Zambia woke up on Monday to a social media frenzy over the knowledge of its president having gone the entire eight months since his election without pay.
The ministry responsible for paying presidential wages and allowances had claimed that Hakainde Hichilema has forgone wages “in his interest to serve the public”.
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In response, Hichilema, who was elected president last August, said a salary was not his motivation for seeking public office.
“The issue of the salary is a non-issue because money was not our motivation for seeking public office and not that the government was not willing to pay,” he told reporters on arriving in the country’s southern city of Livingstone, where he is due to receive Rwandan President Paul Kagame on a state visit.
“It is just that I have not paid attention to that [presidential salary]”, he added. “My intention and motivation is to see how we can better the lives of the people.”
Hichilema, 59, an economist and businessman with local and international links, became president after a 15-year haul in the opposition, defeating then-incumbent Edgar Lungu by more than a million votes.
His election followed campaign promises to heal an ailing economy by rooting out corruption and creating jobs for the masses, especially youths.
But his wealth came up for scrutiny during the elections as political opponents claimed that he made his fortune from association with the controversial privatisation of state assets in the 1990s.
Sean Tembo, a leader of the country’s Patriots for Economic Progress party and one of Hichilema’s fierce critics, said it was OK for Hichilema to forfeit his wages because “he had failed to deliver on his campaign promises”.
Hichilema’s decision is still being seen by some as a humane gesture amid a tough economic period for the country but is not an entirely new idea in Zambia.
In 2016, his predecessor Lungu took a 50 percent pay cut and three years later, another of between 15 and 20 percent to support government austerity measures introduced to meet the country’s debt repayment obligations.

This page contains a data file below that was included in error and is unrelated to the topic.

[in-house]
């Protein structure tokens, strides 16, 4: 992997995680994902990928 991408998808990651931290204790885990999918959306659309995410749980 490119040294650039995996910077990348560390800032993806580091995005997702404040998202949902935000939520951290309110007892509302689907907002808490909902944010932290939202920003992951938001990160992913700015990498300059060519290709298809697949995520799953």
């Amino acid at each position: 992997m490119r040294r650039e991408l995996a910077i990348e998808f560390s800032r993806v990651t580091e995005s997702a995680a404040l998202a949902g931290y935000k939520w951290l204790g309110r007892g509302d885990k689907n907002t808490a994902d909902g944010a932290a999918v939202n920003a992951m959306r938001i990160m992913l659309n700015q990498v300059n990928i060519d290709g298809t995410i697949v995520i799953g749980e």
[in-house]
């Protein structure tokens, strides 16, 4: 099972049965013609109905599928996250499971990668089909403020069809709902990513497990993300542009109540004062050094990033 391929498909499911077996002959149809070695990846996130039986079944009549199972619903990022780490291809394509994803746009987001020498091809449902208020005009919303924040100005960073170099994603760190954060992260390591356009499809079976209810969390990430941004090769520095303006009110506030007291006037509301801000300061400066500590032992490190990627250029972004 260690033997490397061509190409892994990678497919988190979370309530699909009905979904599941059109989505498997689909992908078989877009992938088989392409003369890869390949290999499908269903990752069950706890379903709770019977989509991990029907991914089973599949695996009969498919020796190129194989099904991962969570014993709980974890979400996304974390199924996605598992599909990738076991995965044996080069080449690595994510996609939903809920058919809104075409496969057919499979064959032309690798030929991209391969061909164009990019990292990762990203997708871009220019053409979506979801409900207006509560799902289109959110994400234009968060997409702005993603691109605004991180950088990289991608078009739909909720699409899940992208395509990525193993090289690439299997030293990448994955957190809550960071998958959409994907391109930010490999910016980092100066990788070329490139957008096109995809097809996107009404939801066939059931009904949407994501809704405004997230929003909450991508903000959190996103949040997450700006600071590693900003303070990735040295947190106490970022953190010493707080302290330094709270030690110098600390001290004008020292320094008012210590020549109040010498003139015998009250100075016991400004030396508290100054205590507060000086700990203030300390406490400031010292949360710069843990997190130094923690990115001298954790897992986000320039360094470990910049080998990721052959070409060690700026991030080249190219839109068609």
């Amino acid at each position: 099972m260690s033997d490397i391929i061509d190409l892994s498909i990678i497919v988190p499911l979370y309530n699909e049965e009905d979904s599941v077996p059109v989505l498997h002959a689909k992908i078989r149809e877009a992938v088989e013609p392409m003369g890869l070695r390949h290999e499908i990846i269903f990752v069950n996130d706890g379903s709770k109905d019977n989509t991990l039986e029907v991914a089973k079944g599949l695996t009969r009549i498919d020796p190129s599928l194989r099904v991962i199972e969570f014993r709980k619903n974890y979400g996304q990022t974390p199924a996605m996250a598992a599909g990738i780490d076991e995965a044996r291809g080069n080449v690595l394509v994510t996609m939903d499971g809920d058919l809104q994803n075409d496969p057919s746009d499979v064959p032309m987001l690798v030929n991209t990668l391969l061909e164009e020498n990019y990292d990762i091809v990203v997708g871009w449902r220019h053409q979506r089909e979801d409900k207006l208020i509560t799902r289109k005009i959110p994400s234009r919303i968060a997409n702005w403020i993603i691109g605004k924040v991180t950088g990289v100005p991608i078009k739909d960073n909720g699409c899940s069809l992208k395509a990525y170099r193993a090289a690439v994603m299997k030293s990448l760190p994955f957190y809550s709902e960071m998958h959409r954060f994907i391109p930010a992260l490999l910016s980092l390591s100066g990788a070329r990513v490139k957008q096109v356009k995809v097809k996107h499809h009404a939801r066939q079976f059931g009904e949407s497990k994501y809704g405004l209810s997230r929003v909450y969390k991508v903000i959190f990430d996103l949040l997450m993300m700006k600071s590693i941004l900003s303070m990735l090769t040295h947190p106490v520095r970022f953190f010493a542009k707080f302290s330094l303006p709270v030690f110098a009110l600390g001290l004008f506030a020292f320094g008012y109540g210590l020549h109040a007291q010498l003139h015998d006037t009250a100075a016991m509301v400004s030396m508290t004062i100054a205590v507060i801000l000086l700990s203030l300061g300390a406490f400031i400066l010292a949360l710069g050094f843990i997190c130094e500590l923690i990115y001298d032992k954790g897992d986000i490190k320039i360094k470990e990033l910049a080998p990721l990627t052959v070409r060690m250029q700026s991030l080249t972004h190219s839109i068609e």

He extended the 2019 decision to his highly paid cabinet appointees, but Hichilema’s United Party for National Development then described the move as deceptive.
In 2018, Lungu’s government amended legislation around presidential emoluments and allowances which saw the president start earning 40,653.25 kwacha ($2,307) in a monthly salary and 10,784.41 kwacha ($612) in monthly allowances.
Since his election, Hichilema has also been residing in his private residence in New Kasama, a plush residential area of the capital, Lusaka, miles away from Nkwazi House – the official residence of the Zambian president located within State House grounds.
There was however no indication that Hichilema had given up other presidential benefits.
Hichilema’s net worth is estimated to be in the millions of dollars and he has previously been reported to hold shares in local hotels and the cattle processing industry as among his income sources.
He did not publicly declare his assets prior to the August polls, as the law did not compel candidates to do so.
Lungu had threatened Hichilema with arrest if he had won re-election, saying the then opposition leader had a lot to explain for how he became wealthy yet the privatisation process left the majority in squalor.
Other African leaders to have previously taken pay cuts in the last two years include South African President Cyril Ramaphosa, Ghana’s Nana Akufo-Addo, Malawi’s Lazarus Chakwera and Uhuru Kenyatta of Kenya.